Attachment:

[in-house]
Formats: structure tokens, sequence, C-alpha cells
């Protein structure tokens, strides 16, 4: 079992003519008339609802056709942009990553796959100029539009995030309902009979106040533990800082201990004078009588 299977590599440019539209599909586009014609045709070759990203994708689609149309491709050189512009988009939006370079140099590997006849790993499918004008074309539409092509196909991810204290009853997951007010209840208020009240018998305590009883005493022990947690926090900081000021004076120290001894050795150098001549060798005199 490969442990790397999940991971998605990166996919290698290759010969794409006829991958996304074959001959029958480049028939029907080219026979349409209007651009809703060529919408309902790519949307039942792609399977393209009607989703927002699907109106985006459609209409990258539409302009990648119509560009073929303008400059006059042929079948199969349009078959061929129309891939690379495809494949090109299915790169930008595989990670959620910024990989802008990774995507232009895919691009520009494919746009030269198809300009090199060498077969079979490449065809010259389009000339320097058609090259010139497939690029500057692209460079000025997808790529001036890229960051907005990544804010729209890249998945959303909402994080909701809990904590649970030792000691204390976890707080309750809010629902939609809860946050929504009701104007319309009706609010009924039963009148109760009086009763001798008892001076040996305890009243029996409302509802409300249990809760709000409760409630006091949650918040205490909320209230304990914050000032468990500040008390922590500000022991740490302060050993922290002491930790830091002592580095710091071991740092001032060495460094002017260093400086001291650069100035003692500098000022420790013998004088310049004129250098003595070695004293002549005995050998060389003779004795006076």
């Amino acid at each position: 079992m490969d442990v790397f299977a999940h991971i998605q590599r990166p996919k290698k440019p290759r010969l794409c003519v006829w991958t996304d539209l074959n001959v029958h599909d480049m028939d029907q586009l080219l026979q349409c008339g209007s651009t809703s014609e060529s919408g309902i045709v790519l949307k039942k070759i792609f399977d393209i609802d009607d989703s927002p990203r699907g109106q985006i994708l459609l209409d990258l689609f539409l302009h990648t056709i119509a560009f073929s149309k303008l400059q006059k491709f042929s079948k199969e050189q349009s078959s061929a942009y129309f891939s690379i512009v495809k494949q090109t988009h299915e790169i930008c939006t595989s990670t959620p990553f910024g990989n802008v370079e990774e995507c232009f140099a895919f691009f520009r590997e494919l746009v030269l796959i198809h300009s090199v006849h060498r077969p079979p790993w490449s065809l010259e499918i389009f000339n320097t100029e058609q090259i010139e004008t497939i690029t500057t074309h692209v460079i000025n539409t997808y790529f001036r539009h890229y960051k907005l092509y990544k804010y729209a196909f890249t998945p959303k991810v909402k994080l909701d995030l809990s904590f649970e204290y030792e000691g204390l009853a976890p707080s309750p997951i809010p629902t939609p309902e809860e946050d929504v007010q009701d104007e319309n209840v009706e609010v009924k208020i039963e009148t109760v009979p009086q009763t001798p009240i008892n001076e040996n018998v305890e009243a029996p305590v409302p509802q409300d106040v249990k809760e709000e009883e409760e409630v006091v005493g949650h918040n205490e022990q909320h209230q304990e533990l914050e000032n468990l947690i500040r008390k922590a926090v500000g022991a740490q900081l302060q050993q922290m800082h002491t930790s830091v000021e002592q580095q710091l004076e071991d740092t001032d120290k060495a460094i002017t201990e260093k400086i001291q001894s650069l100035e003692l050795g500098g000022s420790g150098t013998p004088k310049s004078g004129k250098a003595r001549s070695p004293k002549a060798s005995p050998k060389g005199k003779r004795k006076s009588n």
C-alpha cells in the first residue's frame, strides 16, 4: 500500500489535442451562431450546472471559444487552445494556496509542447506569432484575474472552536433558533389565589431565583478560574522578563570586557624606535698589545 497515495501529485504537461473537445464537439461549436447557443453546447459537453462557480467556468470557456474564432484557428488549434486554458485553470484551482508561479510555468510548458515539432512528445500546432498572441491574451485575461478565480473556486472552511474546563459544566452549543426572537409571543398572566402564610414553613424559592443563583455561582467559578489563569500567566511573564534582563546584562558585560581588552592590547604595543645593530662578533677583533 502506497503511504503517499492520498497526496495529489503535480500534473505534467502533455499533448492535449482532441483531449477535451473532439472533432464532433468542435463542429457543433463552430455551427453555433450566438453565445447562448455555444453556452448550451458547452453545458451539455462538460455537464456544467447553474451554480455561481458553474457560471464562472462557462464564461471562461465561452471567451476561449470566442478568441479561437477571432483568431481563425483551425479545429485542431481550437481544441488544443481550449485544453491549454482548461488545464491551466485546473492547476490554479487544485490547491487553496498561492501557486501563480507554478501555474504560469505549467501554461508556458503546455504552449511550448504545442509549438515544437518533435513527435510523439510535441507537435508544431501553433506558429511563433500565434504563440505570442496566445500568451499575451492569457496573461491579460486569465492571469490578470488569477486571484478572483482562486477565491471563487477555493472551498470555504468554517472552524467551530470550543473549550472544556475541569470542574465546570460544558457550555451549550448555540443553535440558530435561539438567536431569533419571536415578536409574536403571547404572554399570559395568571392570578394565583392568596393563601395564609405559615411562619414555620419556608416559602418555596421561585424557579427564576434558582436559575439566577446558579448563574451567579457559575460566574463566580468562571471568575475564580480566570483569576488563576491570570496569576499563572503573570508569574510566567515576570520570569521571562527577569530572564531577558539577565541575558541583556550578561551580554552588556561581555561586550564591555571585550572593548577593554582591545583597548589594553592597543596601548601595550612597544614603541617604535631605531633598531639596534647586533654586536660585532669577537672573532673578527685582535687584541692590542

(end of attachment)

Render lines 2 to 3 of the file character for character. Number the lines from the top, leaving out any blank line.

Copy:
Formats: structure tokens, sequence, C-alpha cells
């Protein structure tokens, strides 16, 4: 079992003519008339609802056709942009990553796959100029539009995030309902009979106040533990800082201990004078009588 299977590599440019539209599909586009014609045709070759990203994708689609149309491709050189512009988009939006370079140099590997006849790993499918004008074309539409092509196909991810204290009853997951007010209840208020009240018998305590009883005493022990947690926090900081000021004076120290001894050795150098001549060798005199 490969442990790397999940991971998605990166996919290698290759010969794409006829991958996304074959001959029958480049028939029907080219026979349409209007651009809703060529919408309902790519949307039942792609399977393209009607989703927002699907109106985006459609209409990258539409302009990648119509560009073929303008400059006059042929079948199969349009078959061929129309891939690379495809494949090109299915790169930008595989990670959620910024990989802008990774995507232009895919691009520009494919746009030269198809300009090199060498077969079979490449065809010259389009000339320097058609090259010139497939690029500057692209460079000025997808790529001036890229960051907005990544804010729209890249998945959303909402994080909701809990904590649970030792000691204390976890707080309750809010629902939609809860946050929504009701104007319309009706609010009924039963009148109760009086009763001798008892001076040996305890009243029996409302509802409300249990809760709000409760409630006091949650918040205490909320209230304990914050000032468990500040008390922590500000022991740490302060050993922290002491930790830091002592580095710091071991740092001032060495460094002017260093400086001291650069100035003692500098000022420790013998004088310049004129250098003595070695004293002549005995050998060389003779004795006076």